How you treat your fellow human beings is what matters. Here the focus is on service to others rather than self. Sure, you need to make enough to pay the bills and put some money away for the future. But paying bills and saving is a lot easier when your expenses are a third what they were. That leaves you time to focus on your goals without the stress of making ends meet. It also leaves you time to enjoy life, to relax, to travel, and to really enjoy old friends when you see them again.

Do we still have to fight that nemesis, Fear?

Yes. It still manages to raise its ugly head from time to time. But as I read between the lines in Massey’s article, The One Poisonous Thing That Really Prevents Success,, not facing the challenge is worse than living with the fear. Don’t let your mind play tricks on you. Don’t listen to the messages in your head that say you’re too old to pursue this or the market is saturated, or there’s too much competition, or you have nothing new or valuable to offer.

Think about what you know, what you’ve learned that others haven’t. Think about what makes you unique. Or how you approach a problem differently from others. Or how you solve puzzles easily when others are frustrated. Or how you see the big picture and end goal down the road when others are still mired in the weeds in front of them.

If it helps, write down your fears on a sheet of paper. Then make another column beside that list and write down how you feel now (or how you would feel) having faced those fears and made some changes. Are you less stressed? Are you living life more fully? Do you find more time and energy to be creative? Do you sleep better without the aid of pills or alcohol? Are you eating better? Is your work more fulfilling?

I find I have more time to be creative, to explore my passion for both Gluten Free cooking and creating inventive meals with Eric…and to just enjoy life. We have created a work-lifestyle balance that enables us to travel and still support our clients. Our schedule is our own. That’s hard to beat!

If you’d like to explore how to take this step yourself, contact me. Jeri[at]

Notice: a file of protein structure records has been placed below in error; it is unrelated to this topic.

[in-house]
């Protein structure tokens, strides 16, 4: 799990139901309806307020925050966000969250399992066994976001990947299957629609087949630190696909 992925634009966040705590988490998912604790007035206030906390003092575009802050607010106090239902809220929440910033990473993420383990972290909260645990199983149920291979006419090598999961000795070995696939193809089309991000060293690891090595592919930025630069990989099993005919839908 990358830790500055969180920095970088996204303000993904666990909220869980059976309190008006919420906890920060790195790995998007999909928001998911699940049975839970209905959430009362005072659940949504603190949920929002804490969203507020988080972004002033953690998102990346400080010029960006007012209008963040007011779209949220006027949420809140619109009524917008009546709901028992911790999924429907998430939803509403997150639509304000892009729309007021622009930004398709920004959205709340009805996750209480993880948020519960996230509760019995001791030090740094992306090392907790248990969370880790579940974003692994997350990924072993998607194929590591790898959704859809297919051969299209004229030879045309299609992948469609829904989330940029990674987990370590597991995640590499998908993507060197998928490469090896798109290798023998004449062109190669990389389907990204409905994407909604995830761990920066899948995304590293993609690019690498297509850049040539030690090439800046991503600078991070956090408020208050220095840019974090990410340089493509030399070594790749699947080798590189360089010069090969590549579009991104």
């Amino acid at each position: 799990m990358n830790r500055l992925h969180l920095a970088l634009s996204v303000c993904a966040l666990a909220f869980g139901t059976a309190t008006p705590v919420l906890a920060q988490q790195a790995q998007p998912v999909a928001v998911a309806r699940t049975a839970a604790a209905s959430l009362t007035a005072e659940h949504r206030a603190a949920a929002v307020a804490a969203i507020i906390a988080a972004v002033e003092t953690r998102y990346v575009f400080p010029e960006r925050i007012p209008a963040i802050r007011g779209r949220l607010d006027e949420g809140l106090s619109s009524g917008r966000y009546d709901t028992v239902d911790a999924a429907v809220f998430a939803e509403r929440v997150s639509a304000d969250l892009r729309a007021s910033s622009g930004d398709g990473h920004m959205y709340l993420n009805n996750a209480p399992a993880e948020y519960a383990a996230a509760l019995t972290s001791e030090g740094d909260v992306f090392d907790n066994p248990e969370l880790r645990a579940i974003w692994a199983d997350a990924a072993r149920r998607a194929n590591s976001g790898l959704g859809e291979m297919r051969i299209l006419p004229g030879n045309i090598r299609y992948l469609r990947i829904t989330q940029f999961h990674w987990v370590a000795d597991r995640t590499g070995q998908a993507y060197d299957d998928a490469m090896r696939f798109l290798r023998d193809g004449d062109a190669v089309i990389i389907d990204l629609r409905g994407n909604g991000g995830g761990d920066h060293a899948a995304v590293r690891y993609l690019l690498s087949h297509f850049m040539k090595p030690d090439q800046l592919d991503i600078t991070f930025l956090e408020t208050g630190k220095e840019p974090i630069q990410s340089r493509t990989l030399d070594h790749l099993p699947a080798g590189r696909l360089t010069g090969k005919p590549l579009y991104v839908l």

Effective communication is key

By Jeri Denniston, Chief Marketing Strategist, Denner Group International

It’s not what you say, it’s what people hear.

Excerpts from Eric Barker’s column, Barking Up the Wrong Tree,
I have long believed that most problems in work and life are due to in-effective communication. What one person says and what is actually heard and interpreted by the listener are often two different things. When neither one checks to make sure the communication was properly understood, problems occur. Sometimes, they’re just small irritations. But other times, this ineffective communication can lead to major misdirection of efforts and even costly mistakes.

In his column Eric Barker provides 10 tips to ensure your communication is clear and well understood.

“Unless you speak the language of your intended audience, you won’t be heard by the people you want to reach.” In other words, you need to know how they interpret certain words. They’re past experience and cultural background may change the entire meaning of what you intended.

“Be as brief as possible… The most memorable political language is rarely longer than a sentence: I Like Ike”. Too often we drone on in an effort to be clear when all we’re doing is creating more confusion or telling someone how to do something instead of just asking to be sure they understand how to do the project.

“The words you use become you — and you become the words you use.” Always speak the truth. People will eventually find out if you’ve been hiding information or telling only part of the story to change its tone and meaning. Be truthful and open in your communications.

“By the time we begin to recognize and remember a particular message, it has already been changed… “The breakfast of champions” tagline for Wheaties was first launched back in 1935 and is still going today. Hallmark’s “When you care enough to send the very best” debuted in 1934.” Consistency is the key to everything. Companies that change their tag lines every year lose recall value. If it’s working, stick with the same message, otherwise you will confuse your audience and they’ll forget about you.

Novelty: offer something new
“In plain English, words that work often involve a new definition of an old idea… What matters most is that the message brings a sense of discovery. Wow. I never looked at it like that!” Enough said.

Sounds and texture
“A string of words that have the same first letter, the same sound, or the same syllabic cadence is more memorable than a random collection of sounds.” The word coined by Dick Van Dyke in Mary Poppins is a good example. It’s memorable because of the cadence: supercalifragilisticexpialidotious.

Speak aspirationally
“Personalize and humanize the message to trigger an emotional remembrance.” Tell a personal story as an example of the message you’re trying to convey. If it’s emotional it will be more memorable. When working with clients to create a vision, we often tell the story of the janitor who was asked what he was doing. His response was, “I’m putting a man on the moon.” Now that’s a vision!

“Paint a vivid picture. The slogans we remember have a visual component, something we can almost see and feel or hear.” The prior example does just this. You can see the space ship soaring towards the moon.

Ask a question